Examining the impact of media, tourist and local industrial collaborations, the book employs mobile methodologies so as to analyse contemporary phenomena of socio-cultural dis-embeddedness and de-territorialisation (Hannam 2008; Hall 2008). It first reconsiders the epistemological suggestion that the dominant visitor’s gaze and ear that connect media to tourist consumption can be strategically manipulated by all parties, including the subaltern. The statement’s original feminist underpinnings (Mulvey 2006; Spivak 1988) give way in this particular instance to other variables (class, status, race) defining subaltern group performance. We must acknowledge that even local performances are embedded in power structures (in fact, alignments of subaltern Indian communities with dominant cultural systems [English language] can be a liberating choice relative to individual circumstances (Rege 2011)). The global public spheres in which such identities emerge are ‘staged’ with the

help of new media technologies (Tzanelli 2010b:17), but the ways tourist formations emerge through connections between such spheres or sites deserves additional examination (Nederveen Pieterse 1998:79-80). We do indeed deal with multiple spheres and agents, including the media industries, the national centre and the community from which the media draw inspiration. The word ‘local’ or ‘community’ may distract from ‘the intense complexity or micro-politics that all sides are inevitably imbricated within and shaped by’ (Meethan 2001:61). Indeed, it is often easier to focus on the cinematic Juhu slum than on Dharavi’s (the biggest slum in Mumbia) activism when evaluating SM’s impact on tourism and identity. However, there are intersections and disjunctions between the sub-scenes and imaginaries of these sites (virtual, fictional and real) we may explore as discursive tropes – or rather, the ways such discourses are interpreted by various human agents (D’Andrea 2006:114-15). Interpretation becomes here coterminous with social representations that are promoted by global media communities (journalists, leaders and workers in film and digital tourist industries), involved state agents and localities. Consequently, my sources are drawn from multiple actual and virtual sites in

the West and the East. Treating the web as a multi-site in which SM debates

acquire various meanings entails consideration of the ways in which the internet as a medium absorbs and recreates itself through hyperlinked content, breaking this up into ‘searchable chunks’ while also surrounding itself ‘with various other media it has absorbed’ (Carr 2010:91; Anastasiou and Schäler 2010). As SM is my starting point, I consulted reports primarily collected between 2008 and 2013 in multiple Eastern and Western virtual sites of newspapers, digital repositories and tourism websites drawing on the film industry’s narrative. Peculiarly, SM never acquired its own website. For any press materials and information relevant to the film’s making I consulted the extras from its official DVD (Blue-ray) release. Of help have been the welldeveloped Wikipedia entry on the film, which stores Eurasian reports on it and its industrial community, and the relevant Internet Movie Database (IMDB) entry, which links to various individual biographies of directors, producers and actors. The content of such sites is fluid and ephemeral, user (as co-producer) friendly, anonymous and, according to most people, inherently unreliable. But their academic use as information databases with links to various newspapers and online sites and businesses is still valid. When released into multiple socio-cultural sites, these digital narratives may transform into localised perceptions of identity or merge into official national memories. Web sphere analysis is a strategy including the analysis of the relations between producers and users of web materials, as potentiated and mediated by the structural and feature elements of web sites, hypertexts and the links between them (Schneider and Foot 2004, 2005). Hence, though methodologically I do not research through physical sites, I do consider contextual productions of meaning (Büscher and Urry 2009; Büscher et al. 2011). We deal with a multiple, rather than neat ‘double hermeneutics’ (Giddens 1987) of subalterns, artists, tourist business and authorities, to which one must add that propagated by the researcher. SM’s sites (the slum, the Taj Mahal, the brothel, the airport and Mumbai’s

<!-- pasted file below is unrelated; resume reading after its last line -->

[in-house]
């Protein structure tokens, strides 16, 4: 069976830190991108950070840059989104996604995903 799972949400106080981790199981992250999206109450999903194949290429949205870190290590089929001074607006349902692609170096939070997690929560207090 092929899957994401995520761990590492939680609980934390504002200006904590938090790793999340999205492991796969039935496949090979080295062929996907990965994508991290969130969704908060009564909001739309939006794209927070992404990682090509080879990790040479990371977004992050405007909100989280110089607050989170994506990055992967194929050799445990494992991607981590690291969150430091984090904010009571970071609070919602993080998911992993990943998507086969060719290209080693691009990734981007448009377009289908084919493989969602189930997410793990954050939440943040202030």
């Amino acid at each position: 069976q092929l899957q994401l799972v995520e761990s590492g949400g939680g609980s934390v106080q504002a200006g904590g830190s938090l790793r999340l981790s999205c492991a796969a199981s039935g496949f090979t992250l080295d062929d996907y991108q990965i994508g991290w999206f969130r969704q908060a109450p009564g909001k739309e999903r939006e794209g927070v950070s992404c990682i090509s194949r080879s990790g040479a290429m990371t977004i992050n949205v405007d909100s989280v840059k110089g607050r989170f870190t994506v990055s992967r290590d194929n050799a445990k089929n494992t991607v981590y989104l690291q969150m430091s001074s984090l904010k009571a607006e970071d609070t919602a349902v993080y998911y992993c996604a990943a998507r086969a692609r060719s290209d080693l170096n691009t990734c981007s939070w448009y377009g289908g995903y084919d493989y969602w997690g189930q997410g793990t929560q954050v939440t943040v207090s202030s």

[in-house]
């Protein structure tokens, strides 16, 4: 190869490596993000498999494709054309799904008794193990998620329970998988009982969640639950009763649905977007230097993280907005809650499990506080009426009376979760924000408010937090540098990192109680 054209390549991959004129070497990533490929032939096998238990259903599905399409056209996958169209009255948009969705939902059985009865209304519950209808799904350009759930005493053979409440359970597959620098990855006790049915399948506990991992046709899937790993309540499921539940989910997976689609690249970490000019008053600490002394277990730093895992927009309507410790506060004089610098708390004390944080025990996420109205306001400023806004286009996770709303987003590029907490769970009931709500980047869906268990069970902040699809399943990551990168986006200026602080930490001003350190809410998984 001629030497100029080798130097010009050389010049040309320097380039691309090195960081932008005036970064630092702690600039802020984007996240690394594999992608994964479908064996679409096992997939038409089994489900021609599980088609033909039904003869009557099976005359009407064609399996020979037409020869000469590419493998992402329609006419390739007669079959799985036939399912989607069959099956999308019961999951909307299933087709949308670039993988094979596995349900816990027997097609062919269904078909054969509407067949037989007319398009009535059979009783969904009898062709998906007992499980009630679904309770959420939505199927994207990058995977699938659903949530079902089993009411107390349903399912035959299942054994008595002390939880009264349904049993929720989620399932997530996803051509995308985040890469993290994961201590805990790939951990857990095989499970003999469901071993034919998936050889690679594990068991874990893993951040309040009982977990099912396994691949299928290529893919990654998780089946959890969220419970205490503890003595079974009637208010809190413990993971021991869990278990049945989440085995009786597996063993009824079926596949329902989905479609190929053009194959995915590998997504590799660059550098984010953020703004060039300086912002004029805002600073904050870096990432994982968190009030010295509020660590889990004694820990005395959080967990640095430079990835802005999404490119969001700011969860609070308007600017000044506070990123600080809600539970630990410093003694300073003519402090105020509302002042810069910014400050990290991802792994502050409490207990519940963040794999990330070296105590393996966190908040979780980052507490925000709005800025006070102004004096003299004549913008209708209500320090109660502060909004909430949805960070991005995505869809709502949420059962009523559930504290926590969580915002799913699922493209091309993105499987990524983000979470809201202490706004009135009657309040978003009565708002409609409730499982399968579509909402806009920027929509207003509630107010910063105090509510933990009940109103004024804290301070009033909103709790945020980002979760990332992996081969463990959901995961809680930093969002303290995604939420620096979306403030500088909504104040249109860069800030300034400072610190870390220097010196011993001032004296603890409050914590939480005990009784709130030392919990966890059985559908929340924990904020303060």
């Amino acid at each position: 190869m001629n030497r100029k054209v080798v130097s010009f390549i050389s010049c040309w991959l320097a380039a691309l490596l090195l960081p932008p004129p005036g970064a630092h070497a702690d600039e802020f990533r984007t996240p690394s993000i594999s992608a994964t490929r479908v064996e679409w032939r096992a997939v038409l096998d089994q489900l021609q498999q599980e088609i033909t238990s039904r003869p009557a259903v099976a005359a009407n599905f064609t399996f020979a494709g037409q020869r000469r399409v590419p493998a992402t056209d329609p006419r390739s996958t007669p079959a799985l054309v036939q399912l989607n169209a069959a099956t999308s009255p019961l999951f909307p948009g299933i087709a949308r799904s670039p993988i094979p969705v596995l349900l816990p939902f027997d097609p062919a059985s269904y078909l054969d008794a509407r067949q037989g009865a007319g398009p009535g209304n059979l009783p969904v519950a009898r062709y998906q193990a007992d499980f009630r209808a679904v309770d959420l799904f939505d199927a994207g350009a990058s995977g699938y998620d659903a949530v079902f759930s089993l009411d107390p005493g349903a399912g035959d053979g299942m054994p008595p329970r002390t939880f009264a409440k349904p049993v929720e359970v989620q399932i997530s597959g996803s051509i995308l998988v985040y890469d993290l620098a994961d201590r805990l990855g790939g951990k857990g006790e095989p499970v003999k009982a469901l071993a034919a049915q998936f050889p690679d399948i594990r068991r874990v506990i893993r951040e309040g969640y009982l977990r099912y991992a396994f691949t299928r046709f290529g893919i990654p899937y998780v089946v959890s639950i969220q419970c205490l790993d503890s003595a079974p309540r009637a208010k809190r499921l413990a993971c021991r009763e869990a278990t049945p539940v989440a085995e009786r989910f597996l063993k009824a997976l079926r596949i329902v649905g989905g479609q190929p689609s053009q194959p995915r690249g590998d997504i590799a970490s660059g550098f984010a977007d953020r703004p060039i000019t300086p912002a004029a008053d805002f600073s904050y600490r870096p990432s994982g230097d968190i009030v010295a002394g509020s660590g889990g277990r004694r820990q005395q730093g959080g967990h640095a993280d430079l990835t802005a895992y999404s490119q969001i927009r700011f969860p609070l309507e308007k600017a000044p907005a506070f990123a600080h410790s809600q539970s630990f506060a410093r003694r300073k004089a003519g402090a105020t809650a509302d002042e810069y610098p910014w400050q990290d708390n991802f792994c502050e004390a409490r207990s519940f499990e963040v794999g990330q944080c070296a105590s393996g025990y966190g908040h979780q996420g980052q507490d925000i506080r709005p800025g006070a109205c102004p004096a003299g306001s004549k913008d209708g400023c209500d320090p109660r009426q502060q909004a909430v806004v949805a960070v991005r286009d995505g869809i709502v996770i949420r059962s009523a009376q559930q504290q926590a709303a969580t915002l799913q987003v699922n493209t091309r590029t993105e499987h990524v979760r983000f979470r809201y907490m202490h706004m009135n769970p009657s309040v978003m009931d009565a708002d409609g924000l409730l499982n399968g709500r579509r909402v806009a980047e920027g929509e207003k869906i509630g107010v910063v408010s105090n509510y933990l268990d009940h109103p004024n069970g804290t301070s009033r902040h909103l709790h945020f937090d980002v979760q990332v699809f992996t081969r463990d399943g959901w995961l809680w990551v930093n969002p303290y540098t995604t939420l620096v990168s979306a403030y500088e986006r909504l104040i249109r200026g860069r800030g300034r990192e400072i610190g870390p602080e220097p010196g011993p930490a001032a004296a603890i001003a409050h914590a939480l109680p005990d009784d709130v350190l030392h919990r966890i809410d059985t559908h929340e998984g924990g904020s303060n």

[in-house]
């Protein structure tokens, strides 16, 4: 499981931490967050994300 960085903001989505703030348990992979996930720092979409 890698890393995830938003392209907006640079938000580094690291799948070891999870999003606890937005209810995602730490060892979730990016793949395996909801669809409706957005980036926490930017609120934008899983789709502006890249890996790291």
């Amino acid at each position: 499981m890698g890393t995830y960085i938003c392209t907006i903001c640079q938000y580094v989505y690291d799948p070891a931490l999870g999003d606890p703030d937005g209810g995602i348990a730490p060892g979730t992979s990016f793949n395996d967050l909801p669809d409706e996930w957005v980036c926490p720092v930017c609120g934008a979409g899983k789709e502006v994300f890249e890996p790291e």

main train station) acquire an excess of market meaning when used by various constituencies to bolster media business or urban tourism. As Part II endeavours to show, the sites provided the industry with iconic and aural referents from a repository of resources that is geographically located in the national periphery. The (however loose) social relationship between SM and these sites suggests that we consider causal connections in media-tourism growth as contingent linkages in global network systems (Schulman 2004:xxiiii) – a phenomenon conducive to the ways the local becomes inserted into the global to produce an often challenging – if at times conflicting – symbiosis (Robertson 1992; Urry 2014:189). Instead of considering ‘glocalisation’ as a phenomenon in which one particular locality interacts with globality in one particular interpretative contingent, it is suggested that many localities can partake in the same interpretative instance (Therborn 1995; Nederveen Pieterse 2009). The different responses that SM’s iconography induced in different sites can only be examined in relation to the economic, political and cultural horizons and possibilities of their respective regions.